Even after a recent pullback, lumber prices are dramatically higher than they were a year ago. In this Fool Live clip, recorded on June 11, Fool.com contributors Jason Hall and Matt Frankel, CFP, discuss why Trex (NYSE:TREX) could be a big winner. 

Jason Hall: David Gardner and I interviewed their current CEO right here on Fool live, I don't know, maybe earlier this year. Trex is a really interesting company. This is a manufacturer that makes decking. It seems like, well, that sounds like the most boring business you guys have talked about. But what's really interesting about Trex is the decking that they manufacture is 95% from waste material that would otherwise end up in landfills. Scrap wood from lumber manufacturers, from other paper companies, and also polyethylene film for the most part. A lot of times we think about it being plastic bags, like grocery bags, that kind of stuff, that's part of their stream. But the vast majority of it is things like pallet wrap. Industrial use, logistics used plastics, which are growing in demand. The company uses those two materials, has a proprietary extrusion technology that uses to manufacturer some of the best, most attractive, highest rated decking that you can find. The company has enormous distribution. By far, it has a distribution lead over any of its competitors, has about 50%. That's more than 50% of the market share in this wood alternative decking product. You can find it in Lowe's (NYSE:LOW). You can find it in Home Depot (NYSE:HD). But I think probably their biggest advantage is that they're also in a lot of regional distributors that supply a lot of contractors, the build decking. What Trex has set itself aside is, has programs for them, brings them to their locations for training programs. Does all of these things to really cement its relationships with the people that are buying the most of the stacking that will come back and continue buying it. Because it's predictability of the product, reliability, happy customers. Then as an owner, why would you want to own it? You don't have to treat it. You don't have to stain it. You don't have to replace splintered boards. It's 25-year warranty on these products. They hold up very, very well, quality of life. By the way, the big trends we're talking about with housing, housing costs, people moving into houses. What do people do when they buy a house? They spend money inside, and then they come around, they spend money outside. What do they do when the house is too expensive? The markets move and they can't buy a new house, a bigger house, they spend money on the house that they have. All of these trends are really, really good for Trex in terms of its ability to continue to win this market. Just again to stress, this is a manufacturer here. If you look, I'm going to pull the earnings-per-share, but if you go back over the past five or six years and again 2020, everything that happened with the pandemic. This manufacturer that is able to consistently have gross margins in the high 30% range and operating margins above 25%. You guys, that is incredible. It's absolutely credible.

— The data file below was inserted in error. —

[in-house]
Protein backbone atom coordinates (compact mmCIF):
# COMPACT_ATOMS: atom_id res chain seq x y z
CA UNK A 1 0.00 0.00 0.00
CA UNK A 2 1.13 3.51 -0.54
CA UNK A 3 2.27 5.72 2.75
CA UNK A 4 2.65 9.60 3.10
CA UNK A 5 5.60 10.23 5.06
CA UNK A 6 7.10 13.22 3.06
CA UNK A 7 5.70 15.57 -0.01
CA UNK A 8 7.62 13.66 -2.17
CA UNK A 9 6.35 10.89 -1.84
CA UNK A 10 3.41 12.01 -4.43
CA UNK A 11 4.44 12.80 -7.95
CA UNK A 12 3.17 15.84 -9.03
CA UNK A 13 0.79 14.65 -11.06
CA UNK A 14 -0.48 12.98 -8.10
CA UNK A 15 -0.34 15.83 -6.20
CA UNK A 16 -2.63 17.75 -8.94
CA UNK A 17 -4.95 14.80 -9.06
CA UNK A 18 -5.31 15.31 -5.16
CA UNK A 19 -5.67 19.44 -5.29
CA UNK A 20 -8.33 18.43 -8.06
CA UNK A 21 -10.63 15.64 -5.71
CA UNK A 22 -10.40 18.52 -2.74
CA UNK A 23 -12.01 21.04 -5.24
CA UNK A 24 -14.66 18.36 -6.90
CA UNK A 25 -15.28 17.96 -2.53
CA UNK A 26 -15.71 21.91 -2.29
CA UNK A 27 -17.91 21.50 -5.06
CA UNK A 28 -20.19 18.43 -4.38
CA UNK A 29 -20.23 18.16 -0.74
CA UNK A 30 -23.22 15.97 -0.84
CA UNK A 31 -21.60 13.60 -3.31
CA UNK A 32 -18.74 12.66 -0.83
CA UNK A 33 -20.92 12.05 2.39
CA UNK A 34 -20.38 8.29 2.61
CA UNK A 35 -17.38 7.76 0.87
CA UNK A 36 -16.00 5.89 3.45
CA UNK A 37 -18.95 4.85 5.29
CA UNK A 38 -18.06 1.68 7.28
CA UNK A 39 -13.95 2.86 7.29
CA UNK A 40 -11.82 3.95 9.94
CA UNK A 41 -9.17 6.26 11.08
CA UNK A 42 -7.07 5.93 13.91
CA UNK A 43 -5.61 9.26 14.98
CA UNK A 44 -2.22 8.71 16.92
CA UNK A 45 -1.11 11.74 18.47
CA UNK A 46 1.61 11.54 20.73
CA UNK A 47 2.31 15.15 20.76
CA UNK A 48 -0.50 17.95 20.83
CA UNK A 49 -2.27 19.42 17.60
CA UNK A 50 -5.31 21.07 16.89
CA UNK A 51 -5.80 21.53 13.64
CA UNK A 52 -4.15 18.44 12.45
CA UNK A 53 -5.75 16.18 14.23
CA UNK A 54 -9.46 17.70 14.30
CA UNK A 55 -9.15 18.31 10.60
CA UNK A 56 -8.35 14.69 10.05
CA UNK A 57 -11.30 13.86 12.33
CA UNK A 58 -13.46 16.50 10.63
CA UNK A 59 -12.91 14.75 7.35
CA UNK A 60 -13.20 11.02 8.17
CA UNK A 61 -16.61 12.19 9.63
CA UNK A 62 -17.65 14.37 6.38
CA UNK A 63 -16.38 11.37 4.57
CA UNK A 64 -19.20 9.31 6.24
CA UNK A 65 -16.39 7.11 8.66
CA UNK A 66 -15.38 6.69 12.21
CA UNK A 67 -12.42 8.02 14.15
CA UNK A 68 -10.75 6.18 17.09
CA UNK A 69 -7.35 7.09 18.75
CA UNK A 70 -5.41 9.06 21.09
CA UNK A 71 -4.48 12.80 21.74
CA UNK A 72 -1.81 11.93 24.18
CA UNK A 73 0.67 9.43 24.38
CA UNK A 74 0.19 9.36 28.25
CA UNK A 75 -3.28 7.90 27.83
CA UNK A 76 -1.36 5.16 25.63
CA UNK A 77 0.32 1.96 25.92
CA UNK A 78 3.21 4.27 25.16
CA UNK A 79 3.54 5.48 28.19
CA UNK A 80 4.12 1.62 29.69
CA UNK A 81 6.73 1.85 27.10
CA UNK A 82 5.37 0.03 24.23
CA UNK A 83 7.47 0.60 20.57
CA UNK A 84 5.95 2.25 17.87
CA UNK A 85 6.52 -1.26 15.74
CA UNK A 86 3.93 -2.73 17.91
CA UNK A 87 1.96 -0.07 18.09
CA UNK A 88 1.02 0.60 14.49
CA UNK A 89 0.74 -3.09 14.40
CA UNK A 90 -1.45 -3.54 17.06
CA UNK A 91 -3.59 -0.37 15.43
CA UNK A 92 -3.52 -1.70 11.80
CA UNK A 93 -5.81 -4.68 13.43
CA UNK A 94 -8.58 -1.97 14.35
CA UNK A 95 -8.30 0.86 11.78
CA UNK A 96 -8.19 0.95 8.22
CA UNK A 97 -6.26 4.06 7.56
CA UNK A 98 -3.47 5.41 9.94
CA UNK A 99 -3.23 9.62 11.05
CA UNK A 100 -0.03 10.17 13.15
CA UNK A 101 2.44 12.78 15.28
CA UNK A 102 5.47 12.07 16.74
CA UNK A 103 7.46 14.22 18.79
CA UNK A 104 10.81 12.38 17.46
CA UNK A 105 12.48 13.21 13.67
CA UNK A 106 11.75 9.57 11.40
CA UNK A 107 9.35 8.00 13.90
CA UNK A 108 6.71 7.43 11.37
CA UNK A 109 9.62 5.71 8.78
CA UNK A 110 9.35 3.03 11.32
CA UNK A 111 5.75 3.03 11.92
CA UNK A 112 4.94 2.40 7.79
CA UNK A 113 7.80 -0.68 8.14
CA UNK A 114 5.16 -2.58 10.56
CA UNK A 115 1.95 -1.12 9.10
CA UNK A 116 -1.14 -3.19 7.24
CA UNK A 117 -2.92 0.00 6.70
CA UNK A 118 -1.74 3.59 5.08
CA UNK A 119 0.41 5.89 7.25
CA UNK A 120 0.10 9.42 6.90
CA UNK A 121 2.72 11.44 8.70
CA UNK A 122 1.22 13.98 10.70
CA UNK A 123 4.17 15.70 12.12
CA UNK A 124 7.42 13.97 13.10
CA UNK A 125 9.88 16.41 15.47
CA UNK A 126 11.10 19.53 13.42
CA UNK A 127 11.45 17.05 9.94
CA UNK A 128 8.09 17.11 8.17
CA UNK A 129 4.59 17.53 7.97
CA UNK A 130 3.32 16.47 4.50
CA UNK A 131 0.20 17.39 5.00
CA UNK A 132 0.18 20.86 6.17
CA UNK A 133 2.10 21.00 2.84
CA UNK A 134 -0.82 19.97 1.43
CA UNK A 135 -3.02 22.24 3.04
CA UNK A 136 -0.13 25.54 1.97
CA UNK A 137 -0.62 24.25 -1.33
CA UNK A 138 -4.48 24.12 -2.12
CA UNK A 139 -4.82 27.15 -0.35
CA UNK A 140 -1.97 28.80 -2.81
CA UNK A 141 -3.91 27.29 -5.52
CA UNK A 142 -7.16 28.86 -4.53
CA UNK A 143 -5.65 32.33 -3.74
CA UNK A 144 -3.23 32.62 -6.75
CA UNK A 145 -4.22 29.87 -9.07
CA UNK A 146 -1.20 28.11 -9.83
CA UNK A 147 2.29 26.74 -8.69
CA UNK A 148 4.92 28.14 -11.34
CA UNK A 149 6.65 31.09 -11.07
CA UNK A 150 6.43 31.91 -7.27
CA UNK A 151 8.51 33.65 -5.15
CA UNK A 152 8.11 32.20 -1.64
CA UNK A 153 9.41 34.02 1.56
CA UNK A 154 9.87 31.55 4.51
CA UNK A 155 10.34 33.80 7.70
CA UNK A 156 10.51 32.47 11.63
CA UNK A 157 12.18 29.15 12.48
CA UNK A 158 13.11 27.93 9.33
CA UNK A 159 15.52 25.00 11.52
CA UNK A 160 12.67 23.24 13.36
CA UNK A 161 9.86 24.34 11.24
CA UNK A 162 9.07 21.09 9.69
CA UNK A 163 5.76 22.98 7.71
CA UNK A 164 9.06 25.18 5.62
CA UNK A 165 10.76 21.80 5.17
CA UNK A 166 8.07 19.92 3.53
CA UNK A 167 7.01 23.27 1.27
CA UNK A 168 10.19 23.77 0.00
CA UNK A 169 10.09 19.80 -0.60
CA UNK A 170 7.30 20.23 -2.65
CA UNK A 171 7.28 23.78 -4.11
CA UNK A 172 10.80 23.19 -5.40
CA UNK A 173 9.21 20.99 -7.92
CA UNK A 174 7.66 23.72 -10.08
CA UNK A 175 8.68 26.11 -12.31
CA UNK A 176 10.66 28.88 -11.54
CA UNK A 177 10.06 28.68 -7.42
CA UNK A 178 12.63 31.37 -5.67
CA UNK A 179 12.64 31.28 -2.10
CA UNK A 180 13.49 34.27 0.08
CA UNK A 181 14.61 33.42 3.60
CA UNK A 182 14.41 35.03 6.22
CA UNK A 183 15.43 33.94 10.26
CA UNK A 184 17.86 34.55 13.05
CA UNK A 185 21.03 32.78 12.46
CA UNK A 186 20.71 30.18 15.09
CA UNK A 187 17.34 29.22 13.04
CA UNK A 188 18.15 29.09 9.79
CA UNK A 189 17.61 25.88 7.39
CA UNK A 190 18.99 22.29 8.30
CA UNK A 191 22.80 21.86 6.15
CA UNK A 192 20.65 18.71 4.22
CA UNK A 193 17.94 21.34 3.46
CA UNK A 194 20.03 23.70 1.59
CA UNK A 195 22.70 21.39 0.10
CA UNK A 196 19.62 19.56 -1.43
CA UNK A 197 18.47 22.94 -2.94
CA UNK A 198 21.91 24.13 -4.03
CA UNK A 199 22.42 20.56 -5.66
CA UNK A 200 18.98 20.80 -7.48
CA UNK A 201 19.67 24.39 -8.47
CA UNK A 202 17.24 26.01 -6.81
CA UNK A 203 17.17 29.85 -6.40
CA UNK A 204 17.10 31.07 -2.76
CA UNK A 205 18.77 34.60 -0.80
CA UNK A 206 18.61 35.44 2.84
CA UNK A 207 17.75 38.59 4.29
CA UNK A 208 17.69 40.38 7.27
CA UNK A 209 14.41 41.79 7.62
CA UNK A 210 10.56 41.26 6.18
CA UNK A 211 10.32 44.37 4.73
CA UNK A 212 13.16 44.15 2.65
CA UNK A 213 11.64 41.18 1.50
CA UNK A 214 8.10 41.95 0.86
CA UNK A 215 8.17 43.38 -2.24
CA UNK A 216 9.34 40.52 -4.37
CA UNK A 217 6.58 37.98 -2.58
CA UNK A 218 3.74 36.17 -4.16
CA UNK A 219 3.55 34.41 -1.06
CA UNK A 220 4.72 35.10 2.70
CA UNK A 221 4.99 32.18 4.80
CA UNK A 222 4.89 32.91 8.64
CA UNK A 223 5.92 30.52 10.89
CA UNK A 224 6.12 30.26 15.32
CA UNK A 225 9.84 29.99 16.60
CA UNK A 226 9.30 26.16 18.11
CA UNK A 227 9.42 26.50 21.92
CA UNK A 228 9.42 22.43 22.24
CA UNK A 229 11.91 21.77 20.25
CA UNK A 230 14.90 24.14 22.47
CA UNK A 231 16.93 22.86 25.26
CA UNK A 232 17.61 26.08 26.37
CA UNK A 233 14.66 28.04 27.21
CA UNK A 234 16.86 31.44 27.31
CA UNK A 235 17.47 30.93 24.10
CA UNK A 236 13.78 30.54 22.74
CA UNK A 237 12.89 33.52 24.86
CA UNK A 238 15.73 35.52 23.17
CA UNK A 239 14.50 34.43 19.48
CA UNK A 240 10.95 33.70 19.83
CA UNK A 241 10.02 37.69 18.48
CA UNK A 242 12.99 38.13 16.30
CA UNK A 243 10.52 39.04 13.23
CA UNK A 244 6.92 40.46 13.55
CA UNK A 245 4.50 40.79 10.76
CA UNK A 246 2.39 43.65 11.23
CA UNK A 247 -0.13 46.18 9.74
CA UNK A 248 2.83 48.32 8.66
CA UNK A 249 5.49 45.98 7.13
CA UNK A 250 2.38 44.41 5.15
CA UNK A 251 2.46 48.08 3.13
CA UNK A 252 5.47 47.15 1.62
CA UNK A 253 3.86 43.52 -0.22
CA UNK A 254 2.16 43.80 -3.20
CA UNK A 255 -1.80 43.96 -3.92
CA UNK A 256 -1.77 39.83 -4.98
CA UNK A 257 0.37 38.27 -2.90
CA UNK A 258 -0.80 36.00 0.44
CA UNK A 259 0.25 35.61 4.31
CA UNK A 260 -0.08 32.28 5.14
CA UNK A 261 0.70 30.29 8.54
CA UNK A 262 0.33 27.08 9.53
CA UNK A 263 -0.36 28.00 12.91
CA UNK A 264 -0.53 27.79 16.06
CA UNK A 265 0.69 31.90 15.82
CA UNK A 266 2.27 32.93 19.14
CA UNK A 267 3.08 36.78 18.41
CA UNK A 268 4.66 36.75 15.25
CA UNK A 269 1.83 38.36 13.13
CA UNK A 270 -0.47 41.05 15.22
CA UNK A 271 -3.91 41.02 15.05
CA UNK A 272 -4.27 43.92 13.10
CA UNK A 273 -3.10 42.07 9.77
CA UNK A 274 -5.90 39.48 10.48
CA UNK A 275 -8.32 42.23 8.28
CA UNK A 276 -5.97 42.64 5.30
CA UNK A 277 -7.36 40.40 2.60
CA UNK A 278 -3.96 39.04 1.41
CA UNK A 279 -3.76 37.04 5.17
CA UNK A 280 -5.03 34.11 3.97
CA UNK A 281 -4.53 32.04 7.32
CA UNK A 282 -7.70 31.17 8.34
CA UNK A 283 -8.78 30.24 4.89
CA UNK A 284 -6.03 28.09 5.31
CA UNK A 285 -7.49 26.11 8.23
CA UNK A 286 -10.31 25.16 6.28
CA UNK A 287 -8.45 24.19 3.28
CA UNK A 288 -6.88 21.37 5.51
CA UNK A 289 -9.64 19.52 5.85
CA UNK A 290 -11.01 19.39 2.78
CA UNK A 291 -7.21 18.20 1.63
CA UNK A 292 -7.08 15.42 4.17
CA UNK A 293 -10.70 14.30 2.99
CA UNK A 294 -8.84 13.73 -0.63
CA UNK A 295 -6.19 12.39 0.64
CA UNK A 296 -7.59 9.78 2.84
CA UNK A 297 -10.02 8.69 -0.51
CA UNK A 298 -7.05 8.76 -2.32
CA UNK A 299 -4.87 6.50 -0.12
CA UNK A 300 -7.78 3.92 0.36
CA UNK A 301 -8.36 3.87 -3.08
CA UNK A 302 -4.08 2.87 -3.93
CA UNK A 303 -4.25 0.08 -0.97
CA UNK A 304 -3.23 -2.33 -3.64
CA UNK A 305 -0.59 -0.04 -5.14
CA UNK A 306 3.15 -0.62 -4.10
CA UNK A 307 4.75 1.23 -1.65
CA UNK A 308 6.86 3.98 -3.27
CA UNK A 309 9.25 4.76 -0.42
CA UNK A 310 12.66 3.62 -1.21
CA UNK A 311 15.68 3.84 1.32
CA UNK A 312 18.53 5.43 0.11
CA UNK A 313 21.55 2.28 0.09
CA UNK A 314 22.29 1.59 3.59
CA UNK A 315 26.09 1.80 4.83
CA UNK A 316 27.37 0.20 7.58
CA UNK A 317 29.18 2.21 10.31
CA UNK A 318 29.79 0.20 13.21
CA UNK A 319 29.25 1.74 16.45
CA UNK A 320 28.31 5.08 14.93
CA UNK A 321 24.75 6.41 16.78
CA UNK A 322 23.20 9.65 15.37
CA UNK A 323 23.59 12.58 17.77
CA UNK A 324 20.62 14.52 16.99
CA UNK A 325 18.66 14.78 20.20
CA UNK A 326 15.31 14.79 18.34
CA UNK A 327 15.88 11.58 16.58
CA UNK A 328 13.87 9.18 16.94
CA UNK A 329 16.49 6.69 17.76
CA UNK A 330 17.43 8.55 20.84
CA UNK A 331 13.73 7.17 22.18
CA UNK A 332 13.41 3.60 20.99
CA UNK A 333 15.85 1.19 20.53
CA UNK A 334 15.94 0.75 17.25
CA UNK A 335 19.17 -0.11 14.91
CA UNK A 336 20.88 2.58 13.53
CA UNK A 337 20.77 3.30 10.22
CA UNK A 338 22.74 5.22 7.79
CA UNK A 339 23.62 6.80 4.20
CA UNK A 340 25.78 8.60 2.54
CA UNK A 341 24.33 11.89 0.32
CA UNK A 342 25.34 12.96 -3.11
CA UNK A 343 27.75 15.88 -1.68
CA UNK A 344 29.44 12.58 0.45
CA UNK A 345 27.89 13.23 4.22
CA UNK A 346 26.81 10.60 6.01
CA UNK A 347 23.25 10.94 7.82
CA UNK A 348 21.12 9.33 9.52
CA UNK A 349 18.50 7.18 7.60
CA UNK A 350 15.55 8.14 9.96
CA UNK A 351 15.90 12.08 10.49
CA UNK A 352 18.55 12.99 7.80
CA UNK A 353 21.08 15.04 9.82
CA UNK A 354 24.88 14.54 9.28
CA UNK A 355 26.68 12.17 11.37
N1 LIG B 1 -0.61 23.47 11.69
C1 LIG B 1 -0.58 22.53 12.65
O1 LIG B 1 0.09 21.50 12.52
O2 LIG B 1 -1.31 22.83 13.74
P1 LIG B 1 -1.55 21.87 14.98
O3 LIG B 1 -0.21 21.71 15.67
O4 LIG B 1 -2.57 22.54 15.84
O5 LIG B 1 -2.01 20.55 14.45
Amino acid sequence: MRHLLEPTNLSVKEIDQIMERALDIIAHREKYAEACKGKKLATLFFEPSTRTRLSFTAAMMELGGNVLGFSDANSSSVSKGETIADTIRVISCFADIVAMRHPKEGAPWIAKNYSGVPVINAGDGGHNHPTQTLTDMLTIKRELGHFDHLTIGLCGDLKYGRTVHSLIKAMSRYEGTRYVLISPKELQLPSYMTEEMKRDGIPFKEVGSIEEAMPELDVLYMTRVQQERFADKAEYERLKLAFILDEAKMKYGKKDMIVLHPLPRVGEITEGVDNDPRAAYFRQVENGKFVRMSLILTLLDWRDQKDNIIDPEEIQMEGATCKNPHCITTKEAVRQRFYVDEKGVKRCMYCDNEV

Matt Frankel: That was before lumber prices tripled and made Trex more attractive.

Hall: I'm so glad you said that, because that's a huge advantage. Here's the thing, we talked about this, lumber prices were up. They weren't as ridiculously up as they are now, but they were up when we talked to their CEO about it and asked him, "Do you intend to raise prices?" He says, "We have a cadence of price raises that we do on a yearly basis. We're not going to just arbitrarily raise prices now just because we can. That's not the kind of business that we are." That really, really impressed me. But I want to show this here too. This is a company that all those economic factors that operating leverage has increased earnings per share almost 3,400% over the past decade. The stock price has gone up over 3,000% along the way. That's it.

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